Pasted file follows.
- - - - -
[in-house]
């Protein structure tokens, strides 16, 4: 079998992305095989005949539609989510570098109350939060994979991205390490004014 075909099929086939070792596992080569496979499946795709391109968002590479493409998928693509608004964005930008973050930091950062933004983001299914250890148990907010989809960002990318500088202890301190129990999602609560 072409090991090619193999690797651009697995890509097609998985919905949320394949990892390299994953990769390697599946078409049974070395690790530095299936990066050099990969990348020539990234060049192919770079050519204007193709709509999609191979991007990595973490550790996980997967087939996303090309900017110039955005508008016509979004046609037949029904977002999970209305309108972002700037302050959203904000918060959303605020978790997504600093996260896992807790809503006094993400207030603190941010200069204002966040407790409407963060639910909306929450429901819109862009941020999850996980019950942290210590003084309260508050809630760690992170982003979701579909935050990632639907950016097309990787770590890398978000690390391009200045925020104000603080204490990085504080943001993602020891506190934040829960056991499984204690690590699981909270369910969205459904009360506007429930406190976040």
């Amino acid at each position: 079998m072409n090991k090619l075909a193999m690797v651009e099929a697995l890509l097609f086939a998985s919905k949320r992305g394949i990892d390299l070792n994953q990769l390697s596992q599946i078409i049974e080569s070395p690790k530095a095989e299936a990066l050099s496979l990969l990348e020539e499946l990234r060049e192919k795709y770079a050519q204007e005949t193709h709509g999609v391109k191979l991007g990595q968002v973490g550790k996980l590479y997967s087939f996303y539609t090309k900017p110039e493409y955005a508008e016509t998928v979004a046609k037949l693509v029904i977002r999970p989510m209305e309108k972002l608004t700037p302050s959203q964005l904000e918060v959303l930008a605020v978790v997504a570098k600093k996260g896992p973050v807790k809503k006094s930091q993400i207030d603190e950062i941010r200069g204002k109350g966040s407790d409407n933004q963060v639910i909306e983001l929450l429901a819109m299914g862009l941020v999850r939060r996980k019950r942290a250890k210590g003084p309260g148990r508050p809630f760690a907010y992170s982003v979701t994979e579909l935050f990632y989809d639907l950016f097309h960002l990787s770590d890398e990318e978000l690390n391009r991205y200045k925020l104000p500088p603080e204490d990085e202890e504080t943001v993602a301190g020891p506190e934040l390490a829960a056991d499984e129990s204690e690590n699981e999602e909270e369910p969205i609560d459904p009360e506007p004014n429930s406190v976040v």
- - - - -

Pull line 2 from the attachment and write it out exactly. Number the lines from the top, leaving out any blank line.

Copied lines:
């Protein structure tokens, strides 16, 4: 079998992305095989005949539609989510570098109350939060994979991205390490004014 075909099929086939070792596992080569496979499946795709391109968002590479493409998928693509608004964005930008973050930091950062933004983001299914250890148990907010989809960002990318500088202890301190129990999602609560 072409090991090619193999690797651009697995890509097609998985919905949320394949990892390299994953990769390697599946078409049974070395690790530095299936990066050099990969990348020539990234060049192919770079050519204007193709709509999609191979991007990595973490550790996980997967087939996303090309900017110039955005508008016509979004046609037949029904977002999970209305309108972002700037302050959203904000918060959303605020978790997504600093996260896992807790809503006094993400207030603190941010200069204002966040407790409407963060639910909306929450429901819109862009941020999850996980019950942290210590003084309260508050809630760690992170982003979701579909935050990632639907950016097309990787770590890398978000690390391009200045925020104000603080204490990085504080943001993602020891506190934040829960056991499984204690690590699981909270369910969205459904009360506007429930406190976040």